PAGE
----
The venues were more often than not small and the crowds — alcohol-fuelled — were there for the experience rather than to see a "name band".

In the Encyclopedia of Australian Rock and Pop (1999), Australian musicologist Ian Mc Farlane described how, in the early 1970s, Billy Thorpe & The Aztecs, Blackfeather, and Buffalo pioneered Australia's pub rock movement.

While Australian rock music journalist, Ed Nimmervoll, declared that "[t]he seeds for Australian heavy rock can be traced back to two important sources, Billy Thorpe's Seventies Aztecs and Sydney band Buffalo".

This would allow bands such as AC/DC, Cold Chisel, INXS, Midnight Oil, Rose Tattoo and others to take their live skills into large venues in the US and Europe with ease.

The Screaming Jets have the unenviable title of the "Kings of the Sticky Carpet" regarding the volume of gigs performed in venues (pubs) which had carpet floors that had alcohol, sweat and vomit spilt over it on a regular basis.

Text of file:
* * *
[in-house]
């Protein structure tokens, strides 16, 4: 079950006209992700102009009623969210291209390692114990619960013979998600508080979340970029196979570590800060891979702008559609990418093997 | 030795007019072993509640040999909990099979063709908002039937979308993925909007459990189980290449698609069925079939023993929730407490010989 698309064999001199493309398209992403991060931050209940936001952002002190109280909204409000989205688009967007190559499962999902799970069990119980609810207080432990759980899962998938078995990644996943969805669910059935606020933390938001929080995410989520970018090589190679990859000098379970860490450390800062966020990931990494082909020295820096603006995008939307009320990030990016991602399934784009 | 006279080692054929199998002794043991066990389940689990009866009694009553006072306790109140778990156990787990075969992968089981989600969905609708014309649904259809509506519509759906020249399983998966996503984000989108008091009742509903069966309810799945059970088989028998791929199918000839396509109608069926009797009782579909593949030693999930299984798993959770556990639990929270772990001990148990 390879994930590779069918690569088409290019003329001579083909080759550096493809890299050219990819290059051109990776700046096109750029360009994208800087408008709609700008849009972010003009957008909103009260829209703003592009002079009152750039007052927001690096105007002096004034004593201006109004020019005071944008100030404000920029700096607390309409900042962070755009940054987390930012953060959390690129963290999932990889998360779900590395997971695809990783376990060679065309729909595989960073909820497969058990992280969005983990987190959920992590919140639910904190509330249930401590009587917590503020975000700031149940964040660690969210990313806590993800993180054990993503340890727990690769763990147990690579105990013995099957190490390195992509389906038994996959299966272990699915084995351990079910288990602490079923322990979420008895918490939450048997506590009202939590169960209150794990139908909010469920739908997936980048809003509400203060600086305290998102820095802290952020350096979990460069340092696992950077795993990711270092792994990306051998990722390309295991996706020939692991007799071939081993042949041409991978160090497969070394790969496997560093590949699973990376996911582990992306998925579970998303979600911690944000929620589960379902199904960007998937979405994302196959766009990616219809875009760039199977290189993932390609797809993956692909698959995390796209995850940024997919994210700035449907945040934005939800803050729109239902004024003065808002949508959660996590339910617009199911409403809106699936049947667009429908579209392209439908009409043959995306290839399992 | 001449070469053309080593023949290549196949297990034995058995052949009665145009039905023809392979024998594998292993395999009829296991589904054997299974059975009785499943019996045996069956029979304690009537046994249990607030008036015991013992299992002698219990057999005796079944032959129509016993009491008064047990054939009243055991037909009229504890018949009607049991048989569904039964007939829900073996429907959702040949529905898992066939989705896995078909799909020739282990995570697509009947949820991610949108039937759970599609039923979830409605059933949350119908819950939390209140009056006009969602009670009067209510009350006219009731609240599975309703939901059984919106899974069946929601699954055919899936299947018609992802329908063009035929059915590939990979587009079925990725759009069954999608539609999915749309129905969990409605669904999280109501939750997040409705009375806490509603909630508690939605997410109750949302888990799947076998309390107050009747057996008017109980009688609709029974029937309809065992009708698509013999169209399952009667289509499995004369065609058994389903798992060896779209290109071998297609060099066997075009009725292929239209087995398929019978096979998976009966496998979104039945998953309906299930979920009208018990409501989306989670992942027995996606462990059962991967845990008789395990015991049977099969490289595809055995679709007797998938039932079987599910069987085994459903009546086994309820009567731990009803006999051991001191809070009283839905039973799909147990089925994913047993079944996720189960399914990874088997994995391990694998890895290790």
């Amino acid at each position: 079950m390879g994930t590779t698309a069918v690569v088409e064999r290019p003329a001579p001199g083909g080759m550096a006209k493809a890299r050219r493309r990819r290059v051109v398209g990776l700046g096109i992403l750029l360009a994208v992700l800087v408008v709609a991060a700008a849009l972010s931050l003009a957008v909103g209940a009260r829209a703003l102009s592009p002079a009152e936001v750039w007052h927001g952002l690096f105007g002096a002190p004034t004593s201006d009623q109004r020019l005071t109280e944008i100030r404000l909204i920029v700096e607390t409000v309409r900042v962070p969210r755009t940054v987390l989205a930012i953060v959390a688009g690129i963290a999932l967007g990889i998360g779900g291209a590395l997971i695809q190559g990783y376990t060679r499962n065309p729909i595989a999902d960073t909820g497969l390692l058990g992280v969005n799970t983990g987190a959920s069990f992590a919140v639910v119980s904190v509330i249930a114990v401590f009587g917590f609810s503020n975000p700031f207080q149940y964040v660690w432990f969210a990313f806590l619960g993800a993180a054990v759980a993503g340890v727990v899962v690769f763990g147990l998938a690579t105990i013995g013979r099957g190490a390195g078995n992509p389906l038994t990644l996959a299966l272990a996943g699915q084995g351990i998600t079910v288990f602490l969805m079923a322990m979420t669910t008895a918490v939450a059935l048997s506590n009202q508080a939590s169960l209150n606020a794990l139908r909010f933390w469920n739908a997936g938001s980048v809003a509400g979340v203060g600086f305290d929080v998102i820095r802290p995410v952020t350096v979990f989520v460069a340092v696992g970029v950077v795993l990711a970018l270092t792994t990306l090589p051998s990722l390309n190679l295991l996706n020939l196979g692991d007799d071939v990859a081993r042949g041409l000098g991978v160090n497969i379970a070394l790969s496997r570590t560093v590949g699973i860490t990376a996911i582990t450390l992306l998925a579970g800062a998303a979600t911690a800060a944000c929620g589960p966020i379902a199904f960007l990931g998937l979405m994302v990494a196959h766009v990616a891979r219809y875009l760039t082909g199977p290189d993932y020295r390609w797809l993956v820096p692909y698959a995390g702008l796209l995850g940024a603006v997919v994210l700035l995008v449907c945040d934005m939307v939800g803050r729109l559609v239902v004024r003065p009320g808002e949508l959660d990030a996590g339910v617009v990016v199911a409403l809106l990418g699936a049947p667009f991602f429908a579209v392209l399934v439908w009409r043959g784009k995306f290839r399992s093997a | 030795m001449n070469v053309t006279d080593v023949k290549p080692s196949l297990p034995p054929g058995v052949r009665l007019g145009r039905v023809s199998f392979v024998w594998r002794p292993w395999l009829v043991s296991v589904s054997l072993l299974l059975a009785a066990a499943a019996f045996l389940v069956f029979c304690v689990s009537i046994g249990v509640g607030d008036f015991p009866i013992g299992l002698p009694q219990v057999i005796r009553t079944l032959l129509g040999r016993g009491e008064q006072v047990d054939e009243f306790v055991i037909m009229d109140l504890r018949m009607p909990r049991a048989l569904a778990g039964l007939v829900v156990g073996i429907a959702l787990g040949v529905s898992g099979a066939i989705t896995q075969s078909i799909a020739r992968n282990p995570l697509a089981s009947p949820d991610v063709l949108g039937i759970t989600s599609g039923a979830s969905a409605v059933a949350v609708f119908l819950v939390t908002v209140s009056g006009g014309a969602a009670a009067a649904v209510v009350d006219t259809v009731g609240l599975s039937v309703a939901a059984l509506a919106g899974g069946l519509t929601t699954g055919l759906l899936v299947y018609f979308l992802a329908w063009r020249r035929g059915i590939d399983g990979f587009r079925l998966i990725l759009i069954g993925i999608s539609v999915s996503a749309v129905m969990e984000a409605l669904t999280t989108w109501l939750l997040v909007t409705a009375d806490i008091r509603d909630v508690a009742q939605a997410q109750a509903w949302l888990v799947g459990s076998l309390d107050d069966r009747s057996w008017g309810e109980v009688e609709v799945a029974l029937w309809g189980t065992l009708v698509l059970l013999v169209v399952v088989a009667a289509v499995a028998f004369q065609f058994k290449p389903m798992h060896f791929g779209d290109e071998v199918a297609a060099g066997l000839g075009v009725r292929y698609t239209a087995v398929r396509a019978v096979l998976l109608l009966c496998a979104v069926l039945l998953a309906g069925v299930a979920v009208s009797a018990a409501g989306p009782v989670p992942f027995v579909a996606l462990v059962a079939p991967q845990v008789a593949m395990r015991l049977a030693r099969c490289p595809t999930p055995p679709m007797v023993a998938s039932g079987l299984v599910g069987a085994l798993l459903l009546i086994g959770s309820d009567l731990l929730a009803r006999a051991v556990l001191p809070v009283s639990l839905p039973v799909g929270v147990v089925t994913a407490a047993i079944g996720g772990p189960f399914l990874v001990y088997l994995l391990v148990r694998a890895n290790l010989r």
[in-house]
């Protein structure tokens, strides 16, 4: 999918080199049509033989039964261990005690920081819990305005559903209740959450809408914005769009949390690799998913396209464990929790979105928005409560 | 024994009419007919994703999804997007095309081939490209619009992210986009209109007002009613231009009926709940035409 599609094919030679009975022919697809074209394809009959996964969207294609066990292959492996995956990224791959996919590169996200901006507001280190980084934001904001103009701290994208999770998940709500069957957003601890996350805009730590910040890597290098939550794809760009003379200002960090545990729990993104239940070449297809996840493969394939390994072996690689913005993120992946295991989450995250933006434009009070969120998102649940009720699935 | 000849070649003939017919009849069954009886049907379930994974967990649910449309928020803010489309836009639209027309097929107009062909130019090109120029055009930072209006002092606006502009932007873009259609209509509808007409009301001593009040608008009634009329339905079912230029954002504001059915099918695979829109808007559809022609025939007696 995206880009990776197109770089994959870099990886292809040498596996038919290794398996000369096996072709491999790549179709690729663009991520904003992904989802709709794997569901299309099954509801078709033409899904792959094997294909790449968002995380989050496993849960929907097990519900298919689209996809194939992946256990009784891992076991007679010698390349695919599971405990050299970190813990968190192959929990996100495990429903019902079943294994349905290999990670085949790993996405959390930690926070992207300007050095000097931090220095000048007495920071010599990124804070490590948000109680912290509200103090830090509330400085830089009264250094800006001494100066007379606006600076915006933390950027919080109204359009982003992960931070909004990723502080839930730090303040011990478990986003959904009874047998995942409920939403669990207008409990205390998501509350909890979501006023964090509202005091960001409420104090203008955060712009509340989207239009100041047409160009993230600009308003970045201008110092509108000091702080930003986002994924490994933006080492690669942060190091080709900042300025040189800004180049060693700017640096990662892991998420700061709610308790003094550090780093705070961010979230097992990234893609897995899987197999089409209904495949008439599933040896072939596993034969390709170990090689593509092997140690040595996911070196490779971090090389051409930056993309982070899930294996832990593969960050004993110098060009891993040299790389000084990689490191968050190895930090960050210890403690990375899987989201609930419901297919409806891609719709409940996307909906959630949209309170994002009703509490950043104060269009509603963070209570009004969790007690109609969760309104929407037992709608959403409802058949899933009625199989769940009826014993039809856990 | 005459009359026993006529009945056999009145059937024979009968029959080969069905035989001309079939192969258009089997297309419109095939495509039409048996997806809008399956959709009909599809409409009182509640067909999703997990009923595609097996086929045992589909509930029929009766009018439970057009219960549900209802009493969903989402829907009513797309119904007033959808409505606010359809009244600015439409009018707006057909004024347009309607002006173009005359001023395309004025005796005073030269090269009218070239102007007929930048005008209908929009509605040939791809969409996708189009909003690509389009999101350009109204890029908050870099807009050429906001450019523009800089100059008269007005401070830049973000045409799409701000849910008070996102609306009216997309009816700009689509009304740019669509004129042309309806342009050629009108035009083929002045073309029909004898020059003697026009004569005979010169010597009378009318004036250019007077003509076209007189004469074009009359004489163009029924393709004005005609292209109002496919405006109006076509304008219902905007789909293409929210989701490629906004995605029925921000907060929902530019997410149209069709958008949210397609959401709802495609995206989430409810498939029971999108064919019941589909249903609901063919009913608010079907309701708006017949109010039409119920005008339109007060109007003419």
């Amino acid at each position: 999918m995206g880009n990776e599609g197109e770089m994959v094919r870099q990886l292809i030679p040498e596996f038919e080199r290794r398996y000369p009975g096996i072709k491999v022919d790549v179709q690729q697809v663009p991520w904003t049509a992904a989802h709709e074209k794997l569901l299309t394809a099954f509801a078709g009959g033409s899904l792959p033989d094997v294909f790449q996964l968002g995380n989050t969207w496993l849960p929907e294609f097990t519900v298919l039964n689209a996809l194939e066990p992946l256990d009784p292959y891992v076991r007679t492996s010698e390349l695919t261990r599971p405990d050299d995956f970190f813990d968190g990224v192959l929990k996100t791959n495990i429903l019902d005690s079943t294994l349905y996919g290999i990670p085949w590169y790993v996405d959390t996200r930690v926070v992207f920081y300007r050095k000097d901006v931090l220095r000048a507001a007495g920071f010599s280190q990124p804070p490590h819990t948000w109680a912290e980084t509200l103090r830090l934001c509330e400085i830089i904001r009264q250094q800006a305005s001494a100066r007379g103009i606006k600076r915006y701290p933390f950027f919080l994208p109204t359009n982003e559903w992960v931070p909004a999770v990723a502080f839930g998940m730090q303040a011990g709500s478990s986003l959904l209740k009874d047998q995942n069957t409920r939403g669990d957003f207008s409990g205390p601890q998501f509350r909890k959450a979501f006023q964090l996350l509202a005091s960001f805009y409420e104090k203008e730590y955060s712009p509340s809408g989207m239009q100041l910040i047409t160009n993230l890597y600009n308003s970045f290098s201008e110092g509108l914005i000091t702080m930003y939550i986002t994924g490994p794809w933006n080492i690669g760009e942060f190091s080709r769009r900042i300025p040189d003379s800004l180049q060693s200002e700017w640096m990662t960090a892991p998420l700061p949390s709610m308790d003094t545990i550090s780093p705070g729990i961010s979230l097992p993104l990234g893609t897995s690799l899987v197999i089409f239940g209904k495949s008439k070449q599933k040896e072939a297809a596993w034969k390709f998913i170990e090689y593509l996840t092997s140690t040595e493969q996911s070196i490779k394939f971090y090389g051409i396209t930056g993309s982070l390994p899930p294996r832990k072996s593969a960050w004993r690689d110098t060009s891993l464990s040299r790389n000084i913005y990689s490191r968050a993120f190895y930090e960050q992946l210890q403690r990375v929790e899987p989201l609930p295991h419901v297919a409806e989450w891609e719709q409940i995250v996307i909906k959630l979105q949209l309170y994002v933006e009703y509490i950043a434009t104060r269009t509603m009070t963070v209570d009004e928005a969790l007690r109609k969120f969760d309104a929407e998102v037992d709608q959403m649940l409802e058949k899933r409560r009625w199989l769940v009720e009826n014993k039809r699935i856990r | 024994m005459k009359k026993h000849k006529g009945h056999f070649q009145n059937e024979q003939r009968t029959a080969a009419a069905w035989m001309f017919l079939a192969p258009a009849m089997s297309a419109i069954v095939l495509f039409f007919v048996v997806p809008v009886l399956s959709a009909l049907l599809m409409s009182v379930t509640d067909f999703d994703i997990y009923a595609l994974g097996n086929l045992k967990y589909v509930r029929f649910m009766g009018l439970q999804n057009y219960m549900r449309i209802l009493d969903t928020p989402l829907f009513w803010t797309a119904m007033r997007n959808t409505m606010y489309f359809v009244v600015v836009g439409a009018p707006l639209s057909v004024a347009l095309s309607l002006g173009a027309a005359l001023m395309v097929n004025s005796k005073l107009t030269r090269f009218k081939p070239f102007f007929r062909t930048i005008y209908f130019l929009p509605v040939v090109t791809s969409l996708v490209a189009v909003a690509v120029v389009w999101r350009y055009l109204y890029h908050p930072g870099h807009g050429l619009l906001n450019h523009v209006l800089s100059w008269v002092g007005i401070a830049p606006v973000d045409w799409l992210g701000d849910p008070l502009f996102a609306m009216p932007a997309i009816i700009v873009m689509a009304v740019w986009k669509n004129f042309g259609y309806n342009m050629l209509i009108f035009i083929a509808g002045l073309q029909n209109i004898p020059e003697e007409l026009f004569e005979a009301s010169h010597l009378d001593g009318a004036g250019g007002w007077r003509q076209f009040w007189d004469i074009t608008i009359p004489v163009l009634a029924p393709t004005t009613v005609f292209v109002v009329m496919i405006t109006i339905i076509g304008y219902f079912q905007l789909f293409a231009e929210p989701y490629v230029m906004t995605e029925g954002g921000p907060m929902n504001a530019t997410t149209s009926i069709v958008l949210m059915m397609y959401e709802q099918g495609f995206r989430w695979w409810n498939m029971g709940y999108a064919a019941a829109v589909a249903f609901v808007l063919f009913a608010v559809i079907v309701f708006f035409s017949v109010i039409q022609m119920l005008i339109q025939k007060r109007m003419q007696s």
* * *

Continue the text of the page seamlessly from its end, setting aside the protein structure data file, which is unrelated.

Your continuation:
They had developed a heavier sound and in July that year, Warren `Pig' Morgan (piano, backing vocals) had joined and the band recorded, The Hoax Is Over, which was released in January 1971.

By early 1971 Blackfeather consisted of Neale Johns on lead vocals, John Robinson on lead guitar (ex-Lonely Ones, Monday's Children, Dave Miller Set), Robert Fortesque on bass guitar and Alexander Kash on drums.

— developed their style at these venues in the early days of their careers.

Australian musicologist, Ian Mc Farlane, described how AC/DC took "the raw energy of Aussie pub rock, extend its basic guidelines, serve it up to a teenybop Countdown audience and still reap the benefits of the live circuit by packing out the pubs".

This might explain why, even in studios and larger arenas and stadiums, many of the bands who originated in pubs relied on an exaggerated drum sound and fairly simple musical arrangements.

A band like Hunters & Collectors, for example, saw their sound harden from their arty origins (which included a brass-section, experimental percussion and complex arrangements) to a more straightforward rock sound with emphasis on drums, bass and simple guitar riffs; a sound that more suited the beer barns they were to play in over their extensive touring career., meant that a band could tour extensively, often playing every night for long periods.

In March 1970 Billy Thorpe & The Aztecs consisted of Thorpe on lead vocals and guitar, Jimmy Thompson on drums, Paul Wheeler on bass guitar and Lobby Loyde (ex-Purple Hearts, Wild Cherries) on lead guitar.